That's a pretty ridiculous qualification IMO because T20 more than other format rewards getting your best players up the order. Your #5/6 batsmen internationally will more often than not bat in the top four domestically because international quality specialist batsmen would be wasted lower than that at domestic level.

FTR I'm not actually saying Bailey is a specialist captain or doesn't deserve his place as a batsman; I just think that particular point was poor. It's almost like saying Anderson is a really good Test batsman because there are few more qualified number elevens; he bats eleven for a reason and it's not because England get the most of his talents when he bats there.

Bailey aside and onto the actual point of the thread, one thing that hasn't been brought up is opportunity cost. The nature of T20 makes your tenth and eleventh worst players far less consequential than ODIs and especially Tests (which are still primarily IMO about minimising weaknesses) so you lose less by having a specialist captain than you do in the other formats.

As the format rewards more raw, natural skills in short bursts rather than refinement and long-term consistency, it's easier for players to be genuinely multi-skilled. Furthermore, unlike in ODIs, the game is so short that the period it takes for a batsman to get set actually means that upping aggression to make full use of one's resources if few wickets have fallen isn't even always the best plan. As a result of all this, bowlers who are talented strikers of the ball but devote comparatively little time to their batting are now good enough to make an impact at seven where their role will usually just be to strike at a decent rate off half a dozen deliveries, so these players are now effectively genuine allrounders.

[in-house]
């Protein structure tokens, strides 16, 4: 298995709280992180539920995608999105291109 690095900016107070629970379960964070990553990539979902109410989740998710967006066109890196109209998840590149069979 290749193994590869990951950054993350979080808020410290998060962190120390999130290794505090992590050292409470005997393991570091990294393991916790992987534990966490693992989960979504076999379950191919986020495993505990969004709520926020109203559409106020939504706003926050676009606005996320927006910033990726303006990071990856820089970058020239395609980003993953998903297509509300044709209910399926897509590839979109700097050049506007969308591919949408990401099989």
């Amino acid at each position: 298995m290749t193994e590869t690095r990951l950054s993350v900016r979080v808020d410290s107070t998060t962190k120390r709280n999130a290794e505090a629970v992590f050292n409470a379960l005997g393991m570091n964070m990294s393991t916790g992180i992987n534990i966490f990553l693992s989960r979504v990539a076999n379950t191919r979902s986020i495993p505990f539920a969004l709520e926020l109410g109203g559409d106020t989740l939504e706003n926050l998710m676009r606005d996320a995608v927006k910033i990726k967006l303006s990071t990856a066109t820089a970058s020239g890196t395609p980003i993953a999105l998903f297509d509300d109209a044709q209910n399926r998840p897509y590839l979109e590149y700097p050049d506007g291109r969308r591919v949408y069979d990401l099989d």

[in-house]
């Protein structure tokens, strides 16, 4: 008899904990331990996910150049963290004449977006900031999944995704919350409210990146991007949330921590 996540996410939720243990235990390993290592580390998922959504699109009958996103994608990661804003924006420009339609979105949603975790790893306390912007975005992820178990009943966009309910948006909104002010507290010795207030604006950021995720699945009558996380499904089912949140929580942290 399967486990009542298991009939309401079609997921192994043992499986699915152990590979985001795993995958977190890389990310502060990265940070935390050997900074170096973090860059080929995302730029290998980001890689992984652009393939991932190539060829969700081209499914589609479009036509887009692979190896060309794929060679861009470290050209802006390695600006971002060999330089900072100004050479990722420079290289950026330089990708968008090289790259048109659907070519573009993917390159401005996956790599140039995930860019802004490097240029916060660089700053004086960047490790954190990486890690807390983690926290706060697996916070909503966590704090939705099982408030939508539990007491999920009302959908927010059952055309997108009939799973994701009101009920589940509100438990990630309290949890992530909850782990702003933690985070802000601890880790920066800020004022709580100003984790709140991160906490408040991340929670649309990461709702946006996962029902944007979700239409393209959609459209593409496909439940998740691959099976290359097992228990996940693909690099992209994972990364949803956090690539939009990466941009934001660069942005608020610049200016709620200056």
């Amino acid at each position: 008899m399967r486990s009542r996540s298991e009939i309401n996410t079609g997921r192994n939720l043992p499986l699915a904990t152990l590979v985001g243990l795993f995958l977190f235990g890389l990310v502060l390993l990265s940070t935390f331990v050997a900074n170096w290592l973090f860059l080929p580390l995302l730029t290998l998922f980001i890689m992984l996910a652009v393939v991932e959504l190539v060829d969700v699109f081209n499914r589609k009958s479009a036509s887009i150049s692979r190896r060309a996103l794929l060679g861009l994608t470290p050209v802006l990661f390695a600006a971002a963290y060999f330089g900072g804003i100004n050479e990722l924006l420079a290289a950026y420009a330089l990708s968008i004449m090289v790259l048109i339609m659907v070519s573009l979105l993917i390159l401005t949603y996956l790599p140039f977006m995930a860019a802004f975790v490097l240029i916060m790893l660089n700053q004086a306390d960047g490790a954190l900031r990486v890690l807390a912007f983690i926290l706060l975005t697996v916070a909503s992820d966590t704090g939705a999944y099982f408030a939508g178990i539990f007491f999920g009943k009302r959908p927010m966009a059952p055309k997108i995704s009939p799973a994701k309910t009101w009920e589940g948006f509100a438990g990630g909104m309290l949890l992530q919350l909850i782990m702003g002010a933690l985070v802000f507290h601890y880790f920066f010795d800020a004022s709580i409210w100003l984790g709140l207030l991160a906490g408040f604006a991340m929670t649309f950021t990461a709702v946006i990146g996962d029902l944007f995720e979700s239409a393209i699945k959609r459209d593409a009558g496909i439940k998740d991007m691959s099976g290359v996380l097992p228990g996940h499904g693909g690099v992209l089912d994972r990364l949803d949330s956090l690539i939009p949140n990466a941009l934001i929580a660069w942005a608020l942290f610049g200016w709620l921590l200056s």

While it's important that everyone be at least vaguely capable with the bat all the way down, the required length of a team's proper refined specialist batting lineup has reduced, so if you have someone batting six or seven who is a good fielder, a decent domestic batsman and the best captain in the country you'll probably get more out of that than just picking the next best batsman available. Even if tactical acumen is worth less in T20 than it is in Tests for example, having an entire team of good players is worth even less again as you can cover the needs of a T20 team with nine or ten fairly comfortably most of the time.
 
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BoyBrumby

Englishman
^^^
Good points, tbf, but you might want to split the big paragraph up or it's likely to be missed as that much text is definitely bordering on tl;dr territory.